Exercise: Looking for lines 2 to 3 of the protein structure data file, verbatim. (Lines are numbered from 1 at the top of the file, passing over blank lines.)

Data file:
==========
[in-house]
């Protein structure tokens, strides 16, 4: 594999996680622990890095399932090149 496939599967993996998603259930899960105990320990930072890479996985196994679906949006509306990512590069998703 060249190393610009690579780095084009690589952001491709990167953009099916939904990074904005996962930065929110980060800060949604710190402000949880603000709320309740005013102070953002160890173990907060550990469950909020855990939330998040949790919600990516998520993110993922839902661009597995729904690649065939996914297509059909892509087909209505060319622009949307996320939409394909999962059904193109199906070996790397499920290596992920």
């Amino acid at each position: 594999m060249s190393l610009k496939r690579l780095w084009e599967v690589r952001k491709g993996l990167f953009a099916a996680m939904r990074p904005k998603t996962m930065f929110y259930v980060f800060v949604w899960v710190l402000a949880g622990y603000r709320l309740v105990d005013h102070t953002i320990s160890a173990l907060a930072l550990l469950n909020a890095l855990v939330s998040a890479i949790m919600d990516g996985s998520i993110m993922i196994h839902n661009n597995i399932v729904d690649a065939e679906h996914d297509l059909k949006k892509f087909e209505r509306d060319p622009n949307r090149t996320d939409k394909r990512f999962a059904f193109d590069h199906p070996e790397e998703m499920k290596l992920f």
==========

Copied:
């Protein structure tokens, strides 16, 4: 594999996680622990890095399932090149 496939599967993996998603259930899960105990320990930072890479996985196994679906949006509306990512590069998703 060249190393610009690579780095084009690589952001491709990167953009099916939904990074904005996962930065929110980060800060949604710190402000949880603000709320309740005013102070953002160890173990907060550990469950909020855990939330998040949790919600990516998520993110993922839902661009597995729904690649065939996914297509059909892509087909209505060319622009949307996320939409394909999962059904193109199906070996790397499920290596992920």
């Amino acid at each position: 594999m060249s190393l610009k496939r690579l780095w084009e599967v690589r952001k491709g993996l990167f953009a099916a996680m939904r990074p904005k998603t996962m930065f929110y259930v980060f800060v949604w899960v710190l402000a949880g622990y603000r709320l309740v105990d005013h102070t953002i320990s160890a173990l907060a930072l550990l469950n909020a890095l855990v939330s998040a890479i949790m919600d990516g996985s998520i993110m993922i196994h839902n661009n597995i399932v729904d690649a065939e679906h996914d297509l059909k949006k892509f087909e209505r509306d060319p622009n949307r090149t996320d939409k394909r990512f999962a059904f193109d590069h199906p070996e790397e998703m499920k290596l992920f």